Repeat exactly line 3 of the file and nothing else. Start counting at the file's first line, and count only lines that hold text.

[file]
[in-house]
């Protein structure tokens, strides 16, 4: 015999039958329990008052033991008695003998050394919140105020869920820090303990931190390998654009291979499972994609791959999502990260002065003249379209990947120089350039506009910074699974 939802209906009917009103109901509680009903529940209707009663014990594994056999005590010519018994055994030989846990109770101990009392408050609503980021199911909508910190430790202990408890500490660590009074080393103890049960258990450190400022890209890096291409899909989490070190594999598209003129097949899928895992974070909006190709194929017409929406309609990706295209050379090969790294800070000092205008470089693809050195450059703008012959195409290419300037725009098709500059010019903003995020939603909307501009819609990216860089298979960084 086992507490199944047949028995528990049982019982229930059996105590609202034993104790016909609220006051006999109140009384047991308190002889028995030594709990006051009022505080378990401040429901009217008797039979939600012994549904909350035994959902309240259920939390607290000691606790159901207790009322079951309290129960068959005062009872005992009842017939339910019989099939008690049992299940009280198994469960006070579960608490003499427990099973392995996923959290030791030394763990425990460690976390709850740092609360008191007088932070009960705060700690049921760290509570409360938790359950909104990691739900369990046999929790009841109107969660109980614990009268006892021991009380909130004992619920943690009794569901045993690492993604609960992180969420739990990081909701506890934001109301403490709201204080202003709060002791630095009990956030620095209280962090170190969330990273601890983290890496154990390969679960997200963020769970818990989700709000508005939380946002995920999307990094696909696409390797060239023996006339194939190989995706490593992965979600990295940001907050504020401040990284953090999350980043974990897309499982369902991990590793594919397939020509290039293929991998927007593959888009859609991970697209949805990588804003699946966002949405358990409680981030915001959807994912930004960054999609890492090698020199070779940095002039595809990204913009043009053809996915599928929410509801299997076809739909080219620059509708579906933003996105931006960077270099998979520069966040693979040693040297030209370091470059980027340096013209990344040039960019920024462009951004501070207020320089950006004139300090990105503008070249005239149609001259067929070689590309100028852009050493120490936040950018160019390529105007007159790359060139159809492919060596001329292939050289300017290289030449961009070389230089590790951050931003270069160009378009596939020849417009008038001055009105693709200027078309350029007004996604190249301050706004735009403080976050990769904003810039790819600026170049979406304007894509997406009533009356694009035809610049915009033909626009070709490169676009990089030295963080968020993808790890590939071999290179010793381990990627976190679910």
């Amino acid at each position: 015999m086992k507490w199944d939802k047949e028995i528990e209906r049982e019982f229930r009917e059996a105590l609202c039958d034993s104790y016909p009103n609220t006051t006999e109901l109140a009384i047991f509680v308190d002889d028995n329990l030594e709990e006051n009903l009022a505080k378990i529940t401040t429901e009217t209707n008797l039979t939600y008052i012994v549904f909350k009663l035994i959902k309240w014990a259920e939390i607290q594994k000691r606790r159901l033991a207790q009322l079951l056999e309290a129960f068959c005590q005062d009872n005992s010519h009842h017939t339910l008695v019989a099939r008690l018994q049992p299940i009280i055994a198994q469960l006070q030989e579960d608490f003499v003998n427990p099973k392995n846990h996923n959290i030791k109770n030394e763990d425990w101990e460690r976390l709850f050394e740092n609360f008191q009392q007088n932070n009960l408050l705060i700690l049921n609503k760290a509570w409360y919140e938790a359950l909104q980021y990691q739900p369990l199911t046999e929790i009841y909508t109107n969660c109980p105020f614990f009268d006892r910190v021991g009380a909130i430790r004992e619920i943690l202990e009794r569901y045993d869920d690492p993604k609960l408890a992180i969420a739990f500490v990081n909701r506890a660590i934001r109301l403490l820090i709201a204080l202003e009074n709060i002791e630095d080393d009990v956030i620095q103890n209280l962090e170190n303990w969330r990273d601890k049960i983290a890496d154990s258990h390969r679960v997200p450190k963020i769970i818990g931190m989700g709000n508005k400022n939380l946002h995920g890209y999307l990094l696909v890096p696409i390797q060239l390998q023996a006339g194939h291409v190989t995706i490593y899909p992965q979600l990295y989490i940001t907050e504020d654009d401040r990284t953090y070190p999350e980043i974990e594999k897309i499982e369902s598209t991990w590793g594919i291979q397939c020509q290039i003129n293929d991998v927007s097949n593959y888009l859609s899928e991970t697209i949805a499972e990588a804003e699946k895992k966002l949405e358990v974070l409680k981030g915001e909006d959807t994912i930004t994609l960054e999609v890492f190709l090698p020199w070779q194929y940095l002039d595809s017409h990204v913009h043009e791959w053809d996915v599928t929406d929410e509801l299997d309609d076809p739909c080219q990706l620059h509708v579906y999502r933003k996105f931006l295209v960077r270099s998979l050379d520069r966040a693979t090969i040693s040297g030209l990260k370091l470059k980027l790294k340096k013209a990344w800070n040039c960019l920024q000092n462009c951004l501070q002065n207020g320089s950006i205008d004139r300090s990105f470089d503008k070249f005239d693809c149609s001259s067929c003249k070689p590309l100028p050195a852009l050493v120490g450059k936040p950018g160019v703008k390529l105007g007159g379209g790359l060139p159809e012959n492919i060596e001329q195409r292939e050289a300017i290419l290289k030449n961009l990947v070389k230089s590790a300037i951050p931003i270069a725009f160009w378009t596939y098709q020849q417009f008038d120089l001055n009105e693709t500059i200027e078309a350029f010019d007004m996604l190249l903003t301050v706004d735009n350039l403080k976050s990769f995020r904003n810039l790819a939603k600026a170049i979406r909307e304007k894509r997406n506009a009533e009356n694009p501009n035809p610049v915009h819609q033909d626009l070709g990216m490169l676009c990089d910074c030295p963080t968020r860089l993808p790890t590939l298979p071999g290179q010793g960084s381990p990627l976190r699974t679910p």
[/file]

């Amino acid at each position: 015999m086992k507490w199944d939802k047949e028995i528990e209906r049982e019982f229930r009917e059996a105590l609202c039958d034993s104790y016909p009103n609220t006051t006999e109901l109140a009384i047991f509680v308190d002889d028995n329990l030594e709990e006051n009903l009022a505080k378990i529940t401040t429901e009217t209707n008797l039979t939600y008052i012994v549904f909350k009663l035994i959902k309240w014990a259920e939390i607290q594994k000691r606790r159901l033991a207790q009322l079951l056999e309290a129960f068959c005590q005062d009872n005992s010519h009842h017939t339910l008695v019989a099939r008690l018994q049992p299940i009280i055994a198994q469960l006070q030989e579960d608490f003499v003998n427990p099973k392995n846990h996923n959290i030791k109770n030394e763990d425990w101990e460690r976390l709850f050394e740092n609360f008191q009392q007088n932070n009960l408050l705060i700690l049921n609503k760290a509570w409360y919140e938790a359950l909104q980021y990691q739900p369990l199911t046999e929790i009841y909508t109107n969660c109980p105020f614990f009268d006892r910190v021991g009380a909130i430790r004992e619920i943690l202990e009794r569901y045993d869920d690492p993604k609960l408890a992180i969420a739990f500490v990081n909701r506890a660590i934001r109301l403490l820090i709201a204080l202003e009074n709060i002791e630095d080393d009990v956030i620095q103890n209280l962090e170190n303990w969330r990273d601890k049960i983290a890496d154990s258990h390969r679960v997200p450190k963020i769970i818990g931190m989700g709000n508005k400022n939380l946002h995920g890209y999307l990094l696909v890096p696409i390797q060239l390998q023996a006339g194939h291409v190989t995706i490593y899909p992965q979600l990295y989490i940001t907050e504020d654009d401040r990284t953090y070190p999350e980043i974990e594999k897309i499982e369902s598209t991990w590793g594919i291979q397939c020509q290039i003129n293929d991998v927007s097949n593959y888009l859609s899928e991970t697209i949805a499972e990588a804003e699946k895992k966002l949405e358990v974070l409680k981030g915001e909006d959807t994912i930004t994609l960054e999609v890492f190709l090698p020199w070779q194929y940095l002039d595809s017409h990204v913009h043009e791959w053809d996915v599928t929406d929410e509801l299997d309609d076809p739909c080219q990706l620059h509708v579906y999502r933003k996105f931006l295209v960077r270099s998979l050379d520069r966040a693979t090969i040693s040297g030209l990260k370091l470059k980027l790294k340096k013209a990344w800070n040039c960019l920024q000092n462009c951004l501070q002065n207020g320089s950006i205008d004139r300090s990105f470089d503008k070249f005239d693809c149609s001259s067929c003249k070689p590309l100028p050195a852009l050493v120490g450059k936040p950018g160019v703008k390529l105007g007159g379209g790359l060139p159809e012959n492919i060596e001329q195409r292939e050289a300017i290419l290289k030449n961009l990947v070389k230089s590790a300037i951050p931003i270069a725009f160009w378009t596939y098709q020849q417009f008038d120089l001055n009105e693709t500059i200027e078309a350029f010019d007004m996604l190249l903003t301050v706004d735009n350039l403080k976050s990769f995020r904003n810039l790819a939603k600026a170049i979406r909307e304007k894509r997406n506009a009533e009356n694009p501009n035809p610049v915009h819609q033909d626009l070709g990216m490169l676009c990089d910074c030295p963080t968020r860089l993808p790890t590939l298979p071999g290179q010793g960084s381990p990627l976190r699974t679910p």